Dwight P, MacArthur C, Friedman JN, et al. Evaluation of a staff-only hospitalist system in a tertiary care, academic children’s hospital. Pediatrics. 2004;114:1545-9.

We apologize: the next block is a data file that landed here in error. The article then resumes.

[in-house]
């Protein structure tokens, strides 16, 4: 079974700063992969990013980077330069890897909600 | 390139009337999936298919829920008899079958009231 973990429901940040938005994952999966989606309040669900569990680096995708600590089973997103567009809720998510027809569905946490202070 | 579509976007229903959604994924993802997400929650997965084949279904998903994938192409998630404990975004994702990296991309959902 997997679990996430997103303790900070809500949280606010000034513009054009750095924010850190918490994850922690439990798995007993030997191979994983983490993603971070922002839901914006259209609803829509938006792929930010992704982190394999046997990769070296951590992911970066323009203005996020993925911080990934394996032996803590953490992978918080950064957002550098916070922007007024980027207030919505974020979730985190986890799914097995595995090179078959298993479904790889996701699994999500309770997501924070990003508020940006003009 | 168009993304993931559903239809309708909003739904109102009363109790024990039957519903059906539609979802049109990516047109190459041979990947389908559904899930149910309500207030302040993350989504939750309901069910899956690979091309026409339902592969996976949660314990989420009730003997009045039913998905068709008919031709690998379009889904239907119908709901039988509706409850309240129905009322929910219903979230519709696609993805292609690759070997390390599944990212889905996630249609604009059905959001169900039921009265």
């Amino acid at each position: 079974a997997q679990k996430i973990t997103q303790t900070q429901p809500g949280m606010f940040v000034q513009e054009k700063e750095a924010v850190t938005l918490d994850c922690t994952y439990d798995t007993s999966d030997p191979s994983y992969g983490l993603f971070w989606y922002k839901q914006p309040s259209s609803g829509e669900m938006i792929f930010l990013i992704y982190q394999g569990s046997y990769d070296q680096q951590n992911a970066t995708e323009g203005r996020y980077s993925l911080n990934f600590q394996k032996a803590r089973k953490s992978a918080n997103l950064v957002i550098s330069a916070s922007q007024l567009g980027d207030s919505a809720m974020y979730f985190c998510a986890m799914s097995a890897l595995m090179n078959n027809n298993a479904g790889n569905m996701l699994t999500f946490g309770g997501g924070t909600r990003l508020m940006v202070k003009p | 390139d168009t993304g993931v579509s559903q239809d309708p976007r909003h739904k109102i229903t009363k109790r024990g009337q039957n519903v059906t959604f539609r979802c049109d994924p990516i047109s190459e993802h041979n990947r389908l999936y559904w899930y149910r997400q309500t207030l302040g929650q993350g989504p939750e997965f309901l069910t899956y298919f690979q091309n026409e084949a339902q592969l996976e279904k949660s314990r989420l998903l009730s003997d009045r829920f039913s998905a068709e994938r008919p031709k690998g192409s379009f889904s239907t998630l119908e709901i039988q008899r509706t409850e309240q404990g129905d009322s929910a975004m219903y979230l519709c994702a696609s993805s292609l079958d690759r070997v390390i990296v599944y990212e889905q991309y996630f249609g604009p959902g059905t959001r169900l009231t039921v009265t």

The division of pediatrics at The Hospital for Sick Children in Toronto, a tertiary care, academic center, operates a pediatric inpatient unit with approximately 4000 admissions each year. In 1995, limited resident duty hours led to a reorganization of inpatient pediatric teams to include two distinct hospitalist models: A hospitalist/housestaff model (CTU) and hospitalist staff -only model (CPU). The authors review recent research that has demonstrated the efficiency of hospitalist/housestaff systems in both adult and pediatric medicine and accurately point out that published data is lacking assessing the staff -only pediatric hospitalist model. Therefore, the authors designed a cohort study of 3807 admissions to the general inpatient pediatric unit between July 1, 1996 and June 30, 1997.